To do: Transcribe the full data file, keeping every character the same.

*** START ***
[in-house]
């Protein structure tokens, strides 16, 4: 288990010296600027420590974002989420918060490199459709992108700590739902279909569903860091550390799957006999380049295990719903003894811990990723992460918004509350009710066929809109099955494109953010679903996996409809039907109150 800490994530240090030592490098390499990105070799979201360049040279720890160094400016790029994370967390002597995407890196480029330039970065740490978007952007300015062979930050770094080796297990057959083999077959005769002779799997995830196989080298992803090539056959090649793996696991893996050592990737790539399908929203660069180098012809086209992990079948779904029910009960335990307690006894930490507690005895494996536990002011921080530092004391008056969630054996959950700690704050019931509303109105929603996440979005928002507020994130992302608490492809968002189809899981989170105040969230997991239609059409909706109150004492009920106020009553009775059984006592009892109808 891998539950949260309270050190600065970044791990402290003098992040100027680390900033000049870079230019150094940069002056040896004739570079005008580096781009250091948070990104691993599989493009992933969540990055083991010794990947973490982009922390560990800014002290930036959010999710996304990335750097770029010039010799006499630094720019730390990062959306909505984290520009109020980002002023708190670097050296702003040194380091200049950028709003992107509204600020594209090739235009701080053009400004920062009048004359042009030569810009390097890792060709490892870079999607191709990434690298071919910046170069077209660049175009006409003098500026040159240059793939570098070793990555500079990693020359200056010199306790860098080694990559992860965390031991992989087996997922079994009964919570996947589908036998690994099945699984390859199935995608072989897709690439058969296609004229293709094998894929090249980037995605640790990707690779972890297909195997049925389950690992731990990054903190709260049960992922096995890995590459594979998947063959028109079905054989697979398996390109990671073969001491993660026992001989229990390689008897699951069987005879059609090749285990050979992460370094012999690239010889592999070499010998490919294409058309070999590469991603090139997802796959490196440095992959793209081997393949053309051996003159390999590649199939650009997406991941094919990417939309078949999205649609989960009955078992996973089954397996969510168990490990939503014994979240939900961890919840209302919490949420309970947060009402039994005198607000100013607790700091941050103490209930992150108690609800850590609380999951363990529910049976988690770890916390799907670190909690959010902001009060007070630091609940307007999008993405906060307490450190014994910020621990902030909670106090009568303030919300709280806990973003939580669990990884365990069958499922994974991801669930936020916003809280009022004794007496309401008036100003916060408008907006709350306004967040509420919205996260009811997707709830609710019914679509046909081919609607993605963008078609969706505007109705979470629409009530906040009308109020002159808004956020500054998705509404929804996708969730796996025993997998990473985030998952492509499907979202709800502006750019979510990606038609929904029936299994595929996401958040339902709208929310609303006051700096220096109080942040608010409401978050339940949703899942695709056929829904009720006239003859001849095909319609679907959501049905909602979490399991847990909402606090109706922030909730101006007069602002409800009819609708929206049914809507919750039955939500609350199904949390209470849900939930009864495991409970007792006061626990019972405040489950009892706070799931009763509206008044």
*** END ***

[in-house]
């Protein structure tokens, strides 16, 4: 288990010296600027420590974002989420918060490199459709992108700590739902279909569903860091550390799957006999380049295990719903003894811990990723992460918004509350009710066929809109099955494109953010679903996996409809039907109150 800490994530240090030592490098390499990105070799979201360049040279720890160094400016790029994370967390002597995407890196480029330039970065740490978007952007300015062979930050770094080796297990057959083999077959005769002779799997995830196989080298992803090539056959090649793996696991893996050592990737790539399908929203660069180098012809086209992990079948779904029910009960335990307690006894930490507690005895494996536990002011921080530092004391008056969630054996959950700690704050019931509303109105929603996440979005928002507020994130992302608490492809968002189809899981989170105040969230997991239609059409909706109150004492009920106020009553009775059984006592009892109808 891998539950949260309270050190600065970044791990402290003098992040100027680390900033000049870079230019150094940069002056040896004739570079005008580096781009250091948070990104691993599989493009992933969540990055083991010794990947973490982009922390560990800014002290930036959010999710996304990335750097770029010039010799006499630094720019730390990062959306909505984290520009109020980002002023708190670097050296702003040194380091200049950028709003992107509204600020594209090739235009701080053009400004920062009048004359042009030569810009390097890792060709490892870079999607191709990434690298071919910046170069077209660049175009006409003098500026040159240059793939570098070793990555500079990693020359200056010199306790860098080694990559992860965390031991992989087996997922079994009964919570996947589908036998690994099945699984390859199935995608072989897709690439058969296609004229293709094998894929090249980037995605640790990707690779972890297909195997049925389950690992731990990054903190709260049960992922096995890995590459594979998947063959028109079905054989697979398996390109990671073969001491993660026992001989229990390689008897699951069987005879059609090749285990050979992460370094012999690239010889592999070499010998490919294409058309070999590469991603090139997802796959490196440095992959793209081997393949053309051996003159390999590649199939650009997406991941094919990417939309078949999205649609989960009955078992996973089954397996969510168990490990939503014994979240939900961890919840209302919490949420309970947060009402039994005198607000100013607790700091941050103490209930992150108690609800850590609380999951363990529910049976988690770890916390799907670190909690959010902001009060007070630091609940307007999008993405906060307490450190014994910020621990902030909670106090009568303030919300709280806990973003939580669990990884365990069958499922994974991801669930936020916003809280009022004794007496309401008036100003916060408008907006709350306004967040509420919205996260009811997707709830609710019914679509046909081919609607993605963008078609969706505007109705979470629409009530906040009308109020002159808004956020500054998705509404929804996708969730796996025993997998990473985030998952492509499907979202709800502006750019979510990606038609929904029936299994595929996401958040339902709208929310609303006051700096220096109080942040608010409401978050339940949703899942695709056929829904009720006239003859001849095909319609679907959501049905909602979490399991847990909402606090109706922030909730101006007069602002409800009819609708929206049914809507919750039955939500609350199904949390209470849900939930009864495991409970007792006061626990019972405040489950009892706070799931009763509206008044």